What missing trees and lukewarm coffee can tell us about working with numbers

A couple of pre-weekend posers, based on two uses of numbers that I saw tweeted today. They both show aspects of communicating with numbers that I cover in my workshops.

(1) How many trees are there on Earth?

(2) How long would it take to heat a cup of coffee by yelling at it?

The answer to (1) is three million according to the National Numeracy campaign, enough for each person on the planet to have 420 trees each …

National-numeracy-trees-tweet-screenshot

As you can see, National Numeracy had put million instead of trillion. To be fair to them, they owned up readily. And, I know it’s the kind of mistake I’ve made when busy or distracted.

This happens a lot with the ‘-illions’ – big numbers all seem the same. That’s why in my workshops I cover how to sense-check numbers like this. Often this is about putting things on a human scale – in this case, knowing that there are 7 billion people on the planet should flag up that 3 million trees must be way too low.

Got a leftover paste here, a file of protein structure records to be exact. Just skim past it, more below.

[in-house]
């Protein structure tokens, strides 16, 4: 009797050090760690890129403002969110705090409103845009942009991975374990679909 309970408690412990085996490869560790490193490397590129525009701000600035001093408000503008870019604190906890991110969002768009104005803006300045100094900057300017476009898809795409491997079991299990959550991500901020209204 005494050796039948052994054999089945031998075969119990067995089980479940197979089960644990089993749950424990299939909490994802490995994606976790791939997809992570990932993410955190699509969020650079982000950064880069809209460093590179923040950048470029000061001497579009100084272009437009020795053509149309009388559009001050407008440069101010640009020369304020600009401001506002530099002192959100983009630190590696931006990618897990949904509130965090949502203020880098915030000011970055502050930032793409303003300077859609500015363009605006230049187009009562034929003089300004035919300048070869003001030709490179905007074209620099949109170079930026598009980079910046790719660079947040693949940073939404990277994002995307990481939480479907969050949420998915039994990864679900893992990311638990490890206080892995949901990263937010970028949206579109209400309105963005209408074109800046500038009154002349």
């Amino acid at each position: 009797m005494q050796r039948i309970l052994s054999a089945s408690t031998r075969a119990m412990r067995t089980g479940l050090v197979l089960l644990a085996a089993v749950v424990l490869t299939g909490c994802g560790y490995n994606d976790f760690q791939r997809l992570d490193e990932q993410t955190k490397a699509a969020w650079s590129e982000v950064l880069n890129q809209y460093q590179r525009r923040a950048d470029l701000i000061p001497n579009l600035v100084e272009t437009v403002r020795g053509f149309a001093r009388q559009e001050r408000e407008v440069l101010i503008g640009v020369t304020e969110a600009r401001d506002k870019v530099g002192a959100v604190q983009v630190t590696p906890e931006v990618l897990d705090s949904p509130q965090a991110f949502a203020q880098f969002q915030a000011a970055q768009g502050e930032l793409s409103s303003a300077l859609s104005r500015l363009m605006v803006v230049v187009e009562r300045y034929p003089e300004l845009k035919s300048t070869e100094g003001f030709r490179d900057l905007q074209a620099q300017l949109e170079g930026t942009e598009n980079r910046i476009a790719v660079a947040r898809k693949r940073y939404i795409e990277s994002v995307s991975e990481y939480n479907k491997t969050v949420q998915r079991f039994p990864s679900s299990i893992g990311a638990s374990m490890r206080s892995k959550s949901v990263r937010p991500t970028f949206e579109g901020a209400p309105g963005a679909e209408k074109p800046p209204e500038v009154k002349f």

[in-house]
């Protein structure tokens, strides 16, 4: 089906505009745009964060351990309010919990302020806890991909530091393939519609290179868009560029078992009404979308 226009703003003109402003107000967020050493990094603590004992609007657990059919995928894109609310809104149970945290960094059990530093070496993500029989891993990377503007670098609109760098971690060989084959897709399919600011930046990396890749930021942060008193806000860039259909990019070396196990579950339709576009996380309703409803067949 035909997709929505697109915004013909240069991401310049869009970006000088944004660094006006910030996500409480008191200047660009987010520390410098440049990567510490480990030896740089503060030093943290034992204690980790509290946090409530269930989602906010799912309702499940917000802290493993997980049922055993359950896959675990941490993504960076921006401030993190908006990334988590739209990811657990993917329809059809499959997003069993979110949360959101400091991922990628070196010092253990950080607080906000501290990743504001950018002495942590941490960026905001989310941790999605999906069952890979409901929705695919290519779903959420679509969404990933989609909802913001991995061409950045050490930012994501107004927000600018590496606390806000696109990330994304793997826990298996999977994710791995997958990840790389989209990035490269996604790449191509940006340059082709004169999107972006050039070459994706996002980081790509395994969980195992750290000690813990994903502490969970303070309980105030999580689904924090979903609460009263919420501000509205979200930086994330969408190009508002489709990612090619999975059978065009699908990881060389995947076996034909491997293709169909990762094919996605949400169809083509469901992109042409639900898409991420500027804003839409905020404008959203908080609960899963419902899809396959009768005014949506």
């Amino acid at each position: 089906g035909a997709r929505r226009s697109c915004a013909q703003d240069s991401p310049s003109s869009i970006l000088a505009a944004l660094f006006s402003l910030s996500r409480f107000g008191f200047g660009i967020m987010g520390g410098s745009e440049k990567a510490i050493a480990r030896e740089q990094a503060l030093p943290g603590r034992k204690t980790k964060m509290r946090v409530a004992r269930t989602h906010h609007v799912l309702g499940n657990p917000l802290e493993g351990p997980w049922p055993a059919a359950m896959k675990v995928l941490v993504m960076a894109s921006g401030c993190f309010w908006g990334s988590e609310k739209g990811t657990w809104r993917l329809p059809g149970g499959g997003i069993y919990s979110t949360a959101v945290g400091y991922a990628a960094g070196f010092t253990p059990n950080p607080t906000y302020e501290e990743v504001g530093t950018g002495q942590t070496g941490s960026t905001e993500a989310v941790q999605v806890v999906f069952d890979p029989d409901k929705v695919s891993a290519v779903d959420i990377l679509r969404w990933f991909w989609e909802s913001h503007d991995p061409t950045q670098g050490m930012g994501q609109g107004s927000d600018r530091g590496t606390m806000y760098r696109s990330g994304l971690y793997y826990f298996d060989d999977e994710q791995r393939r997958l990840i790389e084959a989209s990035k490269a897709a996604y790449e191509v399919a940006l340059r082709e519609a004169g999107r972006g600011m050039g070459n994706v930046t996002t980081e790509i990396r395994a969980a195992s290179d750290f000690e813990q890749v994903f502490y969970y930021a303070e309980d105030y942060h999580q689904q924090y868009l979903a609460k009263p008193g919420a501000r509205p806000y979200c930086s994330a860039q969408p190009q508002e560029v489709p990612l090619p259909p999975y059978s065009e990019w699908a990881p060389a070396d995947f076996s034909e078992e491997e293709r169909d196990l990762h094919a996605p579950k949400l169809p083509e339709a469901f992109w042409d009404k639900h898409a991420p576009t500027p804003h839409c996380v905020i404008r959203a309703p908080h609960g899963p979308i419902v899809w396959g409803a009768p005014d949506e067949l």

The answer to (2) according to the science funding body, Science and Technology Facilities Council (STFC), is 1 year, 7 months, 26 days, 26 minutes and 40 seconds …

STFC-yelling-coffee-screenshot

This seems to be an absurdly precise time, so I queried it.

STFC says it comes a calculation set out on an American Physical Society website setting out that it would take 52,000,000 seconds and going on to convert that figure to years, months etc.

What’s wrong with that?

First, the calculation uses approximations for some physical constants, and also rounds an answer to just two significant figures.

What if less approximate figures had been included? Or if there hadn’t been that intermediate rounding? If we do this then the time comes out upwards of 300,000 seconds longer. That’s closing on four extra days of yelling! (If you weren’t already too hoarse and too thirsty to care, you might be disappointed that your coffee still wasn’t hot enough.)

In my workshops, I go over the problems of undue precision and the pernicious effect it has given that it’s human nature to think precise numbers are the right numbers (even when they are horrendously wrong).

So always check your working and – if you must! – microwave your coffee.

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